PacNet #41 - Black Swan Trips Alarm, Fouls Moderate Outlook on China’s Rise (2018-06-20)
(CSIS, By Robert Sutter) Ultimately, Beijing does not need to engage in an across the board effort to achieve a power shift in Asian and world leadership. As it achieves dominance in high-technology industries essential to future US power, a broader power shift will follow. <Accessed 2018-06-27>

Britain Holds Up China Aerospace Deal Over National Security (2018-06-20)
(New York Times, By Michael J. de la Merced and Carlos Tejada) In delaying the proposed takeover of the parts maker, Northern Aerospace, by a rival owned by a Chinese conglomerate, British government officials appear worried that even a small supplier to Airbus and Boeing could have important national security implications. <Accessed 2018-06-27>

China Hindering Stability in Asia: Former President Lee (2018-06-23)
(CNA, By Yang Ming-chu and Lee Hsin-Yin) Former President Lee Teng-hui said that China was the biggest obstacle to regional stability in Asia, and Taiwan and Japan (along with other countries) should work together to counter China and handle the threat posed. He said that China would always show its hegemon-oriented goals to the world and that China constantly showed its power and threatened Taiwan through military exercises off the coast. <Accessed 2018-06-24>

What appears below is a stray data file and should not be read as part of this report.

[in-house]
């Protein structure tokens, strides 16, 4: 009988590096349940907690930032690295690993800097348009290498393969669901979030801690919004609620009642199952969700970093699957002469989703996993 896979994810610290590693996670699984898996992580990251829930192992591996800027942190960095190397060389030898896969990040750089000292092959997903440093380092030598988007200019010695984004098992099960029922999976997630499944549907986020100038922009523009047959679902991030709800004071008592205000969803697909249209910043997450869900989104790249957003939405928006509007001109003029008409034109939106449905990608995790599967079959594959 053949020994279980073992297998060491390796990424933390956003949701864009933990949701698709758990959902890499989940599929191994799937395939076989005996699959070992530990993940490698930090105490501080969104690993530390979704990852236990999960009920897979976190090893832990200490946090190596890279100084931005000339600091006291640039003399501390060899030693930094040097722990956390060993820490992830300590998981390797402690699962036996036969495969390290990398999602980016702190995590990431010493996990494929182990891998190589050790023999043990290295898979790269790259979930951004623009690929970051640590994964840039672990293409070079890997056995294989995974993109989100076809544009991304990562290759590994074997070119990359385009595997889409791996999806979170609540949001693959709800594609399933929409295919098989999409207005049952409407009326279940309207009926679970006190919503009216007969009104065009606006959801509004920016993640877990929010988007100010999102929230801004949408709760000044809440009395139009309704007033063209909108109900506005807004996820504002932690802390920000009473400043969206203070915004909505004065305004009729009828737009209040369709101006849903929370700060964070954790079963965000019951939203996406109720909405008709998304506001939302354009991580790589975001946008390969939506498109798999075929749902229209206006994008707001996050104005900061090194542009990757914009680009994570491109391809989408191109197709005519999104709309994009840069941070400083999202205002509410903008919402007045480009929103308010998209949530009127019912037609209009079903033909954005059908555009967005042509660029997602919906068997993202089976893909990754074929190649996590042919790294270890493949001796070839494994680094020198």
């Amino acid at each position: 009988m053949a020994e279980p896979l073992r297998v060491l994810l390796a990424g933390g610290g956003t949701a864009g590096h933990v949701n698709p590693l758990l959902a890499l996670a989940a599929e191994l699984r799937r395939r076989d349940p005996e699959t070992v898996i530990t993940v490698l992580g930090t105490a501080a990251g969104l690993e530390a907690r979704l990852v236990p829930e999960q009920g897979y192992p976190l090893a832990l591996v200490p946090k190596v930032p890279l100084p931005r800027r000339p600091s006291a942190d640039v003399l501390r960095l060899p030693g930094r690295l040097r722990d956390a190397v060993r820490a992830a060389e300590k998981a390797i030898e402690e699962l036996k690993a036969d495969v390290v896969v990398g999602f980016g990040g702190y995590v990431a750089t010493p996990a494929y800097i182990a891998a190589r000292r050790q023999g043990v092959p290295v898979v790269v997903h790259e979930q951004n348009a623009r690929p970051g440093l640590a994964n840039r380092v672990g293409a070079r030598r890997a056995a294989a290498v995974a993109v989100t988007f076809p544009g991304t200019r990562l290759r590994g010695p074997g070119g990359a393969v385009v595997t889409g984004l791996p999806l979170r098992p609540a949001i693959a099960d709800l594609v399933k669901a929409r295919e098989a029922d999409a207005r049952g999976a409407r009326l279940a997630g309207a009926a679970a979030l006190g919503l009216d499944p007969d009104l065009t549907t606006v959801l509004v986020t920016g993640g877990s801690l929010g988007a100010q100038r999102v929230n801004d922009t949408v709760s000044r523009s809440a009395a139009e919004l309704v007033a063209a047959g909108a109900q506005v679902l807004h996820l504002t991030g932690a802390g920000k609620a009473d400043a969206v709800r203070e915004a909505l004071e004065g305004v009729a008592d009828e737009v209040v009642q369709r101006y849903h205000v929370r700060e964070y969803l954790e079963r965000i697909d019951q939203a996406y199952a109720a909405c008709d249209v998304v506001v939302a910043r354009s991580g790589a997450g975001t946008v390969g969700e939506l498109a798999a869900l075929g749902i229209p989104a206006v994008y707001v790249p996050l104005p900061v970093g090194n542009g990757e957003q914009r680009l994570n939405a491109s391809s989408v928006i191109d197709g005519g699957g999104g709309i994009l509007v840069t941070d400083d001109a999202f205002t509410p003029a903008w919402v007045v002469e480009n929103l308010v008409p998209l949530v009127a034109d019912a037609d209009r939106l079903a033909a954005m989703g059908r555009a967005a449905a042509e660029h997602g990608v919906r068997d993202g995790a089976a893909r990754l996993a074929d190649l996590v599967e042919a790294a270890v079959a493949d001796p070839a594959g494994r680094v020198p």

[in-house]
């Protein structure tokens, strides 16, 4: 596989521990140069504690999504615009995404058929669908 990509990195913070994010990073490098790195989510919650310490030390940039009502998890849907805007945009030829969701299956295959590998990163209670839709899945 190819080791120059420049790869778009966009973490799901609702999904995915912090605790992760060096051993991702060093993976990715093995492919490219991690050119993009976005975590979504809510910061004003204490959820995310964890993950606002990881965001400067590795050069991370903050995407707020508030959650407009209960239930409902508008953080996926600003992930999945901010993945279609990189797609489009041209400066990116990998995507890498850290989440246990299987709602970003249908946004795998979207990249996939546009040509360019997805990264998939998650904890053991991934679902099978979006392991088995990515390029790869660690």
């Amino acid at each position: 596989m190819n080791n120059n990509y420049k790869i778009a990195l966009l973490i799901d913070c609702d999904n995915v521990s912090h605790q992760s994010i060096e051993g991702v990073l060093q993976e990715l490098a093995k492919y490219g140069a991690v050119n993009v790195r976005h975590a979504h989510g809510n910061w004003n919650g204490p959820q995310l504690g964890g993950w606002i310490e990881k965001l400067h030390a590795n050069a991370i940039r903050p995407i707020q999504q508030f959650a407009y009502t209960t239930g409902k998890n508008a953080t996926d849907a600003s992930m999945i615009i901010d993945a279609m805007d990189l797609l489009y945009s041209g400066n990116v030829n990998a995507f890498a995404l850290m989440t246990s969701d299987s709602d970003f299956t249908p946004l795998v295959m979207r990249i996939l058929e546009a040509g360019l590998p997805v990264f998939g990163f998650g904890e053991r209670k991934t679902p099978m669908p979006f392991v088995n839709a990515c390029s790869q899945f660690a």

Beijing: ‘China and Vatican Have Been in Effective Contacts’ (2018-06-22)
(The Diplomat, By Charlotte Gao) While the Vatican and China do not have diplomatic relations, as the Vatican recognizes Taiwan, Pope Francis has stated that relations with China are progressing well. The Chinese Foreign Ministry also relayed positive words and praising the Vatican's efforts. If the Vatican switches diplomatic recognition to China, Taiwan loses its only diplomatic ally in Europe. <Accessed 2018-06-26>

Can the Belt and Road Initiative Offer New Hope for China’s Rust Belt? (2018-06-22)
(The Diplomat, By Ravi Prasad) The Amur Bridge connecting China and Russia, a crucial part of the Belt and Road Initiative, will finally be completed in 2018. As trade with Russia increases in the Dongbei region, the bridge will facilitate its increase and improve connectivity. However, the Belt and Road Initiative will not necessarily solve all of the region's problems. Dongbei's industries also need to be redone to fully harness the power of BRI. <Accessed 2018-06-26>